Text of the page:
Jesus was, then, an ‘eschatological charismatic’, not unique as such within Judaism. So why was he persecuted and killed? Sanders argues at length that it was not the law that was at issue—Jesus did not break or teach against the law in any fundamental way. There was ‘no substantial conflict between Jesus and the Pharisees’ (p. 291). Rather it was his attacks on the temple, his self-appointed role as spokesman for God, and his daring inclusion of unrepentant sinners in his ‘kingdom’ which caused the priests (not the Pharisees) to dispose of him.
In depicting Jesus finally as ‘a visionary who was mistaken about the immediately future course of events’ (p. 327), Sanders consciously dissociates himself from those who reconstruct Jesus to fit their own prior religious commitment. His own reconstruction, he claims, is uninfluenced by, and does not correspond to, his own religious beliefs. Whether this proudly asserted ‘freedom from theology’ is so self-evident a virtue as Sanders imagines may be open to debate. But in any case this is surely no ‘objective’ historian’s view, for the conclusion that ‘Jesus accepted “covenantal nomism” ’ (p. 336), while it may not be tailored to Sanders’ religious presuppositions, does fit remarkably conveniently into his previously declared scholarly position!
Such a trenchant, wide-ranging and clear-sighted attack on most people’s cherished ideas cannot be expected to meet with instant acceptance. It is a book we shall all have to notice, as was the case with Paul and Palestinian Judaism. But my impression, for what it is worth, is that Sanders’ iconoclastic zeal has this time carried him too far, and that few will be prepared to adopt his position as a whole. He will blame this, no doubt, on their prior commitment to the traditional Jesus which prevents them, as it did the emperor’s courtiers, from seeing the true state of affairs. But I wonder whether Sanders’ X-ray vision may not in fact have failed to register some very important theological clothes.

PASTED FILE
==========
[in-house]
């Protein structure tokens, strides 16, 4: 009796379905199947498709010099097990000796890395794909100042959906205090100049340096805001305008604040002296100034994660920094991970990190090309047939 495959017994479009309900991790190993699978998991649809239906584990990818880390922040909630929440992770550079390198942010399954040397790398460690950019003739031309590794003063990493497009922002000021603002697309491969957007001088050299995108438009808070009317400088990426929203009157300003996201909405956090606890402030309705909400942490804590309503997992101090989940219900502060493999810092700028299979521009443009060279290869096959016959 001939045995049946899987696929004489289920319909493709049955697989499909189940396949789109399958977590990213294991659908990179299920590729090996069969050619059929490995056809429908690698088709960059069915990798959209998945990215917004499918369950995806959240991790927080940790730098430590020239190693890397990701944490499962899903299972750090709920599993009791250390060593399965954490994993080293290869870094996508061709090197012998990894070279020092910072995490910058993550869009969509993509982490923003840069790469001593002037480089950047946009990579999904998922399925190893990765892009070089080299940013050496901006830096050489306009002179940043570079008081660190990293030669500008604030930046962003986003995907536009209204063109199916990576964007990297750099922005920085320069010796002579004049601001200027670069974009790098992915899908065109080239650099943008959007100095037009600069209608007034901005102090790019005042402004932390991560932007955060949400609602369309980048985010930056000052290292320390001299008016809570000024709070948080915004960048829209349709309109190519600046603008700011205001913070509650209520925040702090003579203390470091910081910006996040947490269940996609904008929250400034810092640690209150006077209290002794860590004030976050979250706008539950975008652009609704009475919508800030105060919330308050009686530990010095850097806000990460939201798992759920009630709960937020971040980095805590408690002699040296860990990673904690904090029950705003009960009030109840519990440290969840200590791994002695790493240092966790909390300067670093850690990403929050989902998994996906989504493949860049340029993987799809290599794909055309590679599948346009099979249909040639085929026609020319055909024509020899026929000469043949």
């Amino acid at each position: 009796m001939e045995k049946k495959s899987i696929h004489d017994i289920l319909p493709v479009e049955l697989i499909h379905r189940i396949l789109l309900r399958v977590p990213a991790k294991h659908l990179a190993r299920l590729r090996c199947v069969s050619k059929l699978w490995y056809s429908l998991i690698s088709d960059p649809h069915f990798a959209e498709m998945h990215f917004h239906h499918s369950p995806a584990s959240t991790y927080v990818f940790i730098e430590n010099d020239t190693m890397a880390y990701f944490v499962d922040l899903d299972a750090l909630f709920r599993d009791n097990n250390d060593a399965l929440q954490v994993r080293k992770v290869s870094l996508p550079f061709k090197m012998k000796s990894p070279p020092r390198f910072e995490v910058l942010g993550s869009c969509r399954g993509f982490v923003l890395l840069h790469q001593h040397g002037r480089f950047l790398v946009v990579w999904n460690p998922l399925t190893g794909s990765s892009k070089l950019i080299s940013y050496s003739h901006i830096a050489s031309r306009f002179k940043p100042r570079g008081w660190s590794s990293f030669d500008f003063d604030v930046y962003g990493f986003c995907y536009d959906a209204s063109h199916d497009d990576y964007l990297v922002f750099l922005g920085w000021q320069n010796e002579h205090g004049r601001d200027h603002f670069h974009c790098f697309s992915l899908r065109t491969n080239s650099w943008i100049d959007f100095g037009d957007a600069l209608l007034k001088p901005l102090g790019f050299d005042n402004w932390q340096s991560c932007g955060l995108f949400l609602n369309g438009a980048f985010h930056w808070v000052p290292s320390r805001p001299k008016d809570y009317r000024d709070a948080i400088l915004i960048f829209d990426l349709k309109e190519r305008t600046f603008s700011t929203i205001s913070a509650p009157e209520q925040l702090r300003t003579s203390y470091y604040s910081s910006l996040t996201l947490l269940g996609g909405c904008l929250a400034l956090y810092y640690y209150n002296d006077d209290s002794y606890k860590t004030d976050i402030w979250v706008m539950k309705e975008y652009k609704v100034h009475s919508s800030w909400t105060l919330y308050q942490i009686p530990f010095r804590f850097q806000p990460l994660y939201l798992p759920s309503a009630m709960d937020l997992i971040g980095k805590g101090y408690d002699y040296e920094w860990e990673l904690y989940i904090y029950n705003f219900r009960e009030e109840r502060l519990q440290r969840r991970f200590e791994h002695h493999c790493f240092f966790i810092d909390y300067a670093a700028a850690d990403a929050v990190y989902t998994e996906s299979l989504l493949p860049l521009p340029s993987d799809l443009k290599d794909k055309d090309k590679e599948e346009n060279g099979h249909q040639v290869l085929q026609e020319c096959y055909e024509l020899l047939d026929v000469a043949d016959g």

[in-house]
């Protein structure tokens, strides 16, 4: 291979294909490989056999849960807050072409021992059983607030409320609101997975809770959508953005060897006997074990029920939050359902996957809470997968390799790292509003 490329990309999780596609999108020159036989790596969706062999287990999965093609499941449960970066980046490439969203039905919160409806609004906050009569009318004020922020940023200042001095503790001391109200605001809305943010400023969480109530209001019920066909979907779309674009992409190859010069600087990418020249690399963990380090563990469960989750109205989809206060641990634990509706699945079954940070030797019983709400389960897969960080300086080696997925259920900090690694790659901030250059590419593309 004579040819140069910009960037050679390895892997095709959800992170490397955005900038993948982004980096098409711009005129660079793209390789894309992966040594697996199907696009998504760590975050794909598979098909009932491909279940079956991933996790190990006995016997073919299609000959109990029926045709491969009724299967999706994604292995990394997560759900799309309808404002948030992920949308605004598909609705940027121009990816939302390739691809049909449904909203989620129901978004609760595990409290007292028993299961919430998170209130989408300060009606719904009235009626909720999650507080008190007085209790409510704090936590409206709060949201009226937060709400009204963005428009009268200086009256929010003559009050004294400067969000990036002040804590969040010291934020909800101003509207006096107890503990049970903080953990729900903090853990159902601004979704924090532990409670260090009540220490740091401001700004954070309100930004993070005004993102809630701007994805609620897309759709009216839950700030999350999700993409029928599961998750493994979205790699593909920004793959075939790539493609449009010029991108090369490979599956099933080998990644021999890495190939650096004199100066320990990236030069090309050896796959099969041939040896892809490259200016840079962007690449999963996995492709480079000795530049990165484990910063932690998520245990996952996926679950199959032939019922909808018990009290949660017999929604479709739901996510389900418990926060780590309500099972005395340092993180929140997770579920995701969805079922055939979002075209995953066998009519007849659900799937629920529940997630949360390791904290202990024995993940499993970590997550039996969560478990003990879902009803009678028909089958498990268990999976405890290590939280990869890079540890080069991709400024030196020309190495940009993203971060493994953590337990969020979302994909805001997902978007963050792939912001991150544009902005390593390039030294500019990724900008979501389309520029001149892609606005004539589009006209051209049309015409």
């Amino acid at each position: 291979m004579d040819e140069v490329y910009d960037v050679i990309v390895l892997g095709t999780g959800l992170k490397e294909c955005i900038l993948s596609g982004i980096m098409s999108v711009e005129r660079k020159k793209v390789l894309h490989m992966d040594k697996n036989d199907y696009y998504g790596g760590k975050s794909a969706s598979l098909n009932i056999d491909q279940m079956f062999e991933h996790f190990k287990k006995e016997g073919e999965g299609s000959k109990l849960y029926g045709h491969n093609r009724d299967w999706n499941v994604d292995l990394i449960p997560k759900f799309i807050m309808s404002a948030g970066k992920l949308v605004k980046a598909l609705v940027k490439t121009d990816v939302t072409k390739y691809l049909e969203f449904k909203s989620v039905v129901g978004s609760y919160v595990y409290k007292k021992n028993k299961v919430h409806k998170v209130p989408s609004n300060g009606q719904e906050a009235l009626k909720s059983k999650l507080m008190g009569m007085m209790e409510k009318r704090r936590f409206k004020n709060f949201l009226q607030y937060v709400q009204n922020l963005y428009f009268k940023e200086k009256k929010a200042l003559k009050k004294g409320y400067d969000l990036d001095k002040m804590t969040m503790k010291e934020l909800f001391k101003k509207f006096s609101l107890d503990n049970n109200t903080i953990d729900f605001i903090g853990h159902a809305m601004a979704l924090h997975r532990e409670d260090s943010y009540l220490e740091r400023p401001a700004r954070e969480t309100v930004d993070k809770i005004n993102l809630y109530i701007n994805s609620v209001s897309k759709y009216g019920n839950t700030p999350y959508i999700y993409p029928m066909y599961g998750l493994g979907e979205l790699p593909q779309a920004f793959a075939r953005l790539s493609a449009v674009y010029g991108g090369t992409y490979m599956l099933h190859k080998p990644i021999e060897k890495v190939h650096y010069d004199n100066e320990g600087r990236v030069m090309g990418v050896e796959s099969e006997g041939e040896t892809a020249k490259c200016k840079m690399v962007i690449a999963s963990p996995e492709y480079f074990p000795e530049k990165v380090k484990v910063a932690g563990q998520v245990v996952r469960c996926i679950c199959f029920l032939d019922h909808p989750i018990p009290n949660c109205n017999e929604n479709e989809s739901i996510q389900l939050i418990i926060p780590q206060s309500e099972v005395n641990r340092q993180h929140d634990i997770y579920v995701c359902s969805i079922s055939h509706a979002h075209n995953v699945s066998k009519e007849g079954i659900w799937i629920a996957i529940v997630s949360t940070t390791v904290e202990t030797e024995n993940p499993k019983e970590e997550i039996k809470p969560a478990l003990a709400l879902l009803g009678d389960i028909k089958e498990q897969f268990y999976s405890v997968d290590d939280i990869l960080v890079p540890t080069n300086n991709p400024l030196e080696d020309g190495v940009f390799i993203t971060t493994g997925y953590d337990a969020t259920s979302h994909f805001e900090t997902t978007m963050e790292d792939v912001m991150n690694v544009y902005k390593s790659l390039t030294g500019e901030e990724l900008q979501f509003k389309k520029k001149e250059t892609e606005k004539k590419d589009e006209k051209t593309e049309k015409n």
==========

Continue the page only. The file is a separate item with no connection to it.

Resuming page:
Jacob Neusner has been as bold a questioner of traditional stereotypes in Jewish studies as Sanders is in New Testament scholarship, and a far more prolific one. But this latest offering provides no new shocks. It consists largely of material already published elsewhere (in quite different contexts), brought together to provide an introduction to first-century Judaism for the student beginning a course on Christian origins. Neusner writes as a believing Jew who wants Jews and Christians to learn to appreciate one another’s positions, as two parallel developments from the common religion of what we call the Old Testament; each represents, he claims, a rebirth and renewal after disaster (the cross for Christians, the destruction of the temple for Jews).
The first chapter (‘The World of Jesus’ People’) constitutes in itself a brief and attractive study of first-century Jewish history, with proper attention to its political, social and economic aspects. This chapter alone gets near to fulfilling the aims of the book, and is suitably angled to the beginning student.
None of the other four chapters is so satisfying. Three of them survey significant currents in Jewish religion: ‘Sage, Priest and Messiah’; ‘The Pharisees’; and a survey of Jewish reactions to the disaster of ad 70, focusing on the bold reinterpretation preached by Yohanan ben Zakkai. The fourth, a longer study of the Rabbinic traditions about Hillel, is an interesting source of material for the student of Jewish tradition, but its scale and approach are out of keeping with the rest of the book. Here we see Neusner the radical form critic, whose historical scepticism outranks even that of Bultmann; the study of Hillel is proposed as a comparative model for study of the ‘historical Jesus’, and Neusner believes that in neither case is the search for ‘historical fact’ either appropriate or necessary.
Altogether a disappointing little book, which begins well but fails to come together; it reads like what it is, a collection of unconnected pieces intended for different types of readership. The beginning student for whom it is designed is better served elsewhere.